A California Court of Appeals has ruled that trial courts have the authority to strike PAGA (Private Attorneys General Act) claims found to be unmanageable. This may give employers some much-needed protection from unreasonable PAGA actions dependent upon the subjective experiences of individual employees.
For some background, PAGA gives a single employee the right to file suit on behalf of themselves as well as other employees for supposed violations of the labor code without receiving certification as a class action. What this means is that a plaintiff can, through PAGA, file a suit seeking penalties for thousands of employees without the need to prove that an issue is common among the other employees.
This has resulted in PAGA actions becoming a commonplace threat to employers heavily influenced by the council seeking the large payouts these lawsuits represent. Often these lawsuits representing hundreds to thousands of employees can amount to multi-million-dollar payouts in which the plaintiff’s counsel may take up to a third of the relief for little effort.
Many employers have protested these PAGA cases arguing that if they prove to be unmanageable in a trial, the court should strike the claim. Often these claims would appear to be completely unmanageable due to the individual nature of the issues and the considerable number of employees they represent.
If a case requires hundreds of employees to testify about their individual experiences concerning an issue clearly, it could take years just to hear the testimony. However, courts have proven highly reluctant to limit cases on the basis of manageability as the statute itself provides no such requirement, and no upper courts have given any decisions regarding such a requirement.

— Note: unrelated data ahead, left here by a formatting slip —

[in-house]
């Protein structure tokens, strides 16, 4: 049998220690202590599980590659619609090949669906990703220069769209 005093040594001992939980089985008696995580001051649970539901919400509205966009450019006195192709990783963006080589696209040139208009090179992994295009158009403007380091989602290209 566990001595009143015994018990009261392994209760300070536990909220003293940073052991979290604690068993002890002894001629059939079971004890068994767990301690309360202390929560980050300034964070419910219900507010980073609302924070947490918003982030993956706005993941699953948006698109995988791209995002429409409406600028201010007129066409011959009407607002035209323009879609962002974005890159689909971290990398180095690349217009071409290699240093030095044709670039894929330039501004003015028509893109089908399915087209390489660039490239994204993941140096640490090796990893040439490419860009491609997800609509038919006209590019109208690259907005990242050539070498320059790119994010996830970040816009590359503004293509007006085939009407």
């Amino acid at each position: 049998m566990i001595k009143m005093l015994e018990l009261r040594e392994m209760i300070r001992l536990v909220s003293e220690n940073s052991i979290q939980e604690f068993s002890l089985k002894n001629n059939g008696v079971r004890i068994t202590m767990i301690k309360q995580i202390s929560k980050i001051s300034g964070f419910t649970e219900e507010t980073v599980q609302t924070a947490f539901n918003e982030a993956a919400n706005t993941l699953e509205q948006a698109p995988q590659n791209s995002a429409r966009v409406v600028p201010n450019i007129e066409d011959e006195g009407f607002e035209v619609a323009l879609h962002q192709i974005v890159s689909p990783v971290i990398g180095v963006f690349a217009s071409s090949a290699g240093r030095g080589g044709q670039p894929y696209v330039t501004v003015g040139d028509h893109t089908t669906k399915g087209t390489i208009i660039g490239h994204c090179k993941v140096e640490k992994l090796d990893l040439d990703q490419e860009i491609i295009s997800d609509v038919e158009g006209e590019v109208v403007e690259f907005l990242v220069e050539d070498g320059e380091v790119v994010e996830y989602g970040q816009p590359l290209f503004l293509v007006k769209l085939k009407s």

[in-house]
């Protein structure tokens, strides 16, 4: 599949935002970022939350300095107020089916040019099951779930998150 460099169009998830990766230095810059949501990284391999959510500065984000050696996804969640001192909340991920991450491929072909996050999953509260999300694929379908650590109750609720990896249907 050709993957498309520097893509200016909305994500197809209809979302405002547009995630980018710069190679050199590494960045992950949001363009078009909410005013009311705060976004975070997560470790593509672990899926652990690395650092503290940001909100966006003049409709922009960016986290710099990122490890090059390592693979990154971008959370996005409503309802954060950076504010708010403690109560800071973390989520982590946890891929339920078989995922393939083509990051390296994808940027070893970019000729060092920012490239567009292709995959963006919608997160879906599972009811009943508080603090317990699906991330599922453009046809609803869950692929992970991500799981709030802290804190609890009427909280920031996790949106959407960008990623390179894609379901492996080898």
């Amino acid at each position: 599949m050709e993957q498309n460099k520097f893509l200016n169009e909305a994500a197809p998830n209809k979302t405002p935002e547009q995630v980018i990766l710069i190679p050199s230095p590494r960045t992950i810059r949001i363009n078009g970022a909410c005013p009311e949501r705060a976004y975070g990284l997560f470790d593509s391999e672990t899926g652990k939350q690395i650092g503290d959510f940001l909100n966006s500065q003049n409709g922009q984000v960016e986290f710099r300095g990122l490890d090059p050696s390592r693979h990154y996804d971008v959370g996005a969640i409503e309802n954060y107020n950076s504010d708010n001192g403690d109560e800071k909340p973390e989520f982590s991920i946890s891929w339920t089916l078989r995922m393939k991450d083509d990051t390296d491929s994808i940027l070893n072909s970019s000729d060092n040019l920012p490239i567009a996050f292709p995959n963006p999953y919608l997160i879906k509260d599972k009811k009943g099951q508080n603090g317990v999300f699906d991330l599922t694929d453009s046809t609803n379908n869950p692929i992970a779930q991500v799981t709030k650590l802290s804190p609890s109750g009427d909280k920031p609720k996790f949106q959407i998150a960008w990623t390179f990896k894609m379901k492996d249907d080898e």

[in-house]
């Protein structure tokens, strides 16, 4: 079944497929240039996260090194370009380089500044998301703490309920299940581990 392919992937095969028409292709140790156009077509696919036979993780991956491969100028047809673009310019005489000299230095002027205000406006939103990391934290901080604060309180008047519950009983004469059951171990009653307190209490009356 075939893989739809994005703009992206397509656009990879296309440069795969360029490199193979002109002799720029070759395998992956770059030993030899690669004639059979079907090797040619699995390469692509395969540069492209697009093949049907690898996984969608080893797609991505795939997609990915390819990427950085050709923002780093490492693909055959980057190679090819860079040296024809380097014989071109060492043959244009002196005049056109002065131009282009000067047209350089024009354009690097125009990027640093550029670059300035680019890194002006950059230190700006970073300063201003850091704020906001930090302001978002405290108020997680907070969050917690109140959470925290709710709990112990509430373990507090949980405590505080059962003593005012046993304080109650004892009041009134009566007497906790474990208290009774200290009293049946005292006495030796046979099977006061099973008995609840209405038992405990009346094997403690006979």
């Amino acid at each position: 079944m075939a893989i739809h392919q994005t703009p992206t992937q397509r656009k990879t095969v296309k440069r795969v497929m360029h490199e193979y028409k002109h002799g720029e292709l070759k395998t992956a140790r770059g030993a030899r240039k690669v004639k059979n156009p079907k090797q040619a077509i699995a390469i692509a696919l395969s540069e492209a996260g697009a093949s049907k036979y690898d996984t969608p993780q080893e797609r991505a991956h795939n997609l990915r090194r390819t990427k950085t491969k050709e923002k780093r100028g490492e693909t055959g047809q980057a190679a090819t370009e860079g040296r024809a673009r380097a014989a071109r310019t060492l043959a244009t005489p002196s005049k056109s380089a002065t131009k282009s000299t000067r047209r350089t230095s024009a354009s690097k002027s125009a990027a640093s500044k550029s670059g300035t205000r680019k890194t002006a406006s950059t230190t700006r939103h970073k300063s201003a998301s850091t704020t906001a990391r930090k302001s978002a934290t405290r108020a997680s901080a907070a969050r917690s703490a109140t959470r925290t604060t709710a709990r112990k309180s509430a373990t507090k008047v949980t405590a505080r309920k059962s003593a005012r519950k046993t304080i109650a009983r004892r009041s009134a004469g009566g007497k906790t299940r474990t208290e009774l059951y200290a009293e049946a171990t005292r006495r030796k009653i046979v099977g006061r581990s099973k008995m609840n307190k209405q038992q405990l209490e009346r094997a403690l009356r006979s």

However, now this has changed. In a recent decision, a California Court of Appeals has held that courts inherently possess the authority to determine if a PAGA claim will be manageable and strike the claim if it proves necessary.
In the case that brought the matter to the Court of Appeals, the court found that the evidence and argument were in large part based on the individual experiences of the group with considerable variability between them. This meant that there was no apparent way to expeditiously and fairly litigate the matter, and as such, the Court of Appeals affirmed the trial court’s decision that it would not be manageable.
With this decision, not only will the employer’s counsel have another strategy to consider in many PAGA cases, but the plaintiff’s counsel will likely find settlement a far more desirable prospect. This will likely drive down the value of settlements in many cases.